By Brynna Sentel
INDIANAPOLIS—Allowing businesses to check the status of their taxes at any given point is just one perk of the new Indiana Department of Revenue’s Project NextDOR, which launches the first of four phases on Monday.
Project NextDOR is a completely new tax processing system, which will include the Indiana Tax System, or ITS, which is a more efficient internal tax processing software. The Indiana Taxpayer Information Management Engine, or INTIME, is also a part of the project and it includes a 24/7 self-service e-portal.
The Department of Revenue has a 14-year contract with Fast Enterprises and will spend $60 million in the four-year implementation phase and more than $17 million in the 10-year support and maintenance phase, said DOR Commissioner Adam Krupp.
Business owners will be the first to experience the new system and will now have expanded functionality, including online registration and the ability to view, file and amend returns. Hoosiers will also be able to view correspondence, send messages and update names and addresses through this new e-portal.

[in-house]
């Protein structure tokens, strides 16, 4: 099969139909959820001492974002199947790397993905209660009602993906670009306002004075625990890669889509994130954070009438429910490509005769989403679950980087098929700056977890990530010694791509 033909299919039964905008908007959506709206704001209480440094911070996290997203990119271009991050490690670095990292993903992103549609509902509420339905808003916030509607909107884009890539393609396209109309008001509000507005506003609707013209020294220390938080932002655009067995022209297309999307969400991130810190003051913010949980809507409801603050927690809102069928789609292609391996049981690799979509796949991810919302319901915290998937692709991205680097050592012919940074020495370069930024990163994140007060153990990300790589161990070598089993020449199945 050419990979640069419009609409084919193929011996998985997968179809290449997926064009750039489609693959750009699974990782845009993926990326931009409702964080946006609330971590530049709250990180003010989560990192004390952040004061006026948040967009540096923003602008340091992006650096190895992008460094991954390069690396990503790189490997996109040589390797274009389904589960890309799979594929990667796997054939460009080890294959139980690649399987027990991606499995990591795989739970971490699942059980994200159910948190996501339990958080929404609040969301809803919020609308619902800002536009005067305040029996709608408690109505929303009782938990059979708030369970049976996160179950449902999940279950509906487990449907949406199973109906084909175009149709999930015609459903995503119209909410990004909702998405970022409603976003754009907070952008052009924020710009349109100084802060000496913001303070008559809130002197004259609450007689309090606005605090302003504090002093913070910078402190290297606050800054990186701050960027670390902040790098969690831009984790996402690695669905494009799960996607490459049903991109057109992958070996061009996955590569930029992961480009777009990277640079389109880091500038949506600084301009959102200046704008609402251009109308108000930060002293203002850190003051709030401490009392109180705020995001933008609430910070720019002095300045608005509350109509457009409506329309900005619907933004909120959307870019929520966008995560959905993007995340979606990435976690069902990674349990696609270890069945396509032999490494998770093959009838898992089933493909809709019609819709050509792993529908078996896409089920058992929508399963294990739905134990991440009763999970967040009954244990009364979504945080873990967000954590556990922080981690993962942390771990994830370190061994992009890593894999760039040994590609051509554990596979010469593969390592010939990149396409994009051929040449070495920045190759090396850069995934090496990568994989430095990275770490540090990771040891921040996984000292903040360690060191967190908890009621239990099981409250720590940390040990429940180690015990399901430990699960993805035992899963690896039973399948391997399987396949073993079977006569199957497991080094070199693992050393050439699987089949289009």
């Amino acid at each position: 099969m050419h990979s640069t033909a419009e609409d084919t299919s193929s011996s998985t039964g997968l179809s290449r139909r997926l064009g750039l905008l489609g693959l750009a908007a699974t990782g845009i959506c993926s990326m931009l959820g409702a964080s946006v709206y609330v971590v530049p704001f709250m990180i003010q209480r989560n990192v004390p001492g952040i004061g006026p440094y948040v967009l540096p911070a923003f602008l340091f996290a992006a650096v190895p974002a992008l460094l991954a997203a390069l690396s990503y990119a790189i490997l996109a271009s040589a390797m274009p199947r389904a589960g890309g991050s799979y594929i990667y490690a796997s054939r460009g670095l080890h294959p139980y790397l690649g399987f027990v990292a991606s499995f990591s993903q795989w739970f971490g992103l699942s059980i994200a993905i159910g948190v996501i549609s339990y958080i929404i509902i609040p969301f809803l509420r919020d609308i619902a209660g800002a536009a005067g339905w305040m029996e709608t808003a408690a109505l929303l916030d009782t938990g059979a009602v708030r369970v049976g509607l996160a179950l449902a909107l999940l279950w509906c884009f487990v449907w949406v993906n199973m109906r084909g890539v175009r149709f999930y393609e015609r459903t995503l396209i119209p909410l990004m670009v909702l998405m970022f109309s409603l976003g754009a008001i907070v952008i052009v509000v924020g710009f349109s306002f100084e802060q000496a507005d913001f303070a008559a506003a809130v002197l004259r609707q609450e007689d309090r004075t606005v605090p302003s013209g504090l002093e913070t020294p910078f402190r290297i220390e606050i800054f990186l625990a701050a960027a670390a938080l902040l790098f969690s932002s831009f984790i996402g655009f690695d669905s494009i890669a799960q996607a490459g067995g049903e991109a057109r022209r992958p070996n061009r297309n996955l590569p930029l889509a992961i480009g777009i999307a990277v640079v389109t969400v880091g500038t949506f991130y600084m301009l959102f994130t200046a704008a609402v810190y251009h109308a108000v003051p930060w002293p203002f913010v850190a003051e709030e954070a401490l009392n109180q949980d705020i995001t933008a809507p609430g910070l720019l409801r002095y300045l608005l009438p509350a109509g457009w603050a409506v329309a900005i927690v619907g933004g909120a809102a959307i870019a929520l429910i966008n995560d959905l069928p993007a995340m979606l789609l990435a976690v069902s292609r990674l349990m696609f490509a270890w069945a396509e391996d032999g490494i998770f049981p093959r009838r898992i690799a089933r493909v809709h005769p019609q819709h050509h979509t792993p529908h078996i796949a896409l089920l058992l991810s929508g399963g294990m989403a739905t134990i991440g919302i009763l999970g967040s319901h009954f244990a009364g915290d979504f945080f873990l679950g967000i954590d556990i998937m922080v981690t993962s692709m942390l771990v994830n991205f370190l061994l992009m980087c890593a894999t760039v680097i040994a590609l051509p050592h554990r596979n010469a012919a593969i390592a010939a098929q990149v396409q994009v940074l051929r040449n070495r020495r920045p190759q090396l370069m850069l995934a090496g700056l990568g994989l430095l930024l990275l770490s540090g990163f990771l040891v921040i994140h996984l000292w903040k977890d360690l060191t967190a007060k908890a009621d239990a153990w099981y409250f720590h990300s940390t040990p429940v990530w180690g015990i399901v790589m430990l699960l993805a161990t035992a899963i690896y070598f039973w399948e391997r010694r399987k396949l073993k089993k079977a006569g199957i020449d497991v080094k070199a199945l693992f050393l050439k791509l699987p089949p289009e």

“This is definitely a game changer,” Krupp said.
NextDOR will eventually replace the old system of filing taxes that has been used for the last 25 years and is projected to be finished by July 2022.
The first phase focuses on corporate use, the second will include sales, the third will allow individuals to participate and the last phase will work with special taxes such as alcohol and gasoline.
Throughout the transition, DOR plans to keep the system up and running, though the online customer applications will be temporarily unavailable Saturday from 7 a.m. to 7 p.m. in preparation for the launch of INTIME on Monday.
“The entire department of revenue is excited about this project it is long overdue, but we are ready for rollout one,” Krupp said. “Next thing you know this project will be over and the system will be implemented, and the department of revenue will be fully transformed and modernized with the latest technology in the revenue processing industry.”
Brynna Sentel is a reporter at TheStatehouseFile.com, a news website powered by Franklin College journalists.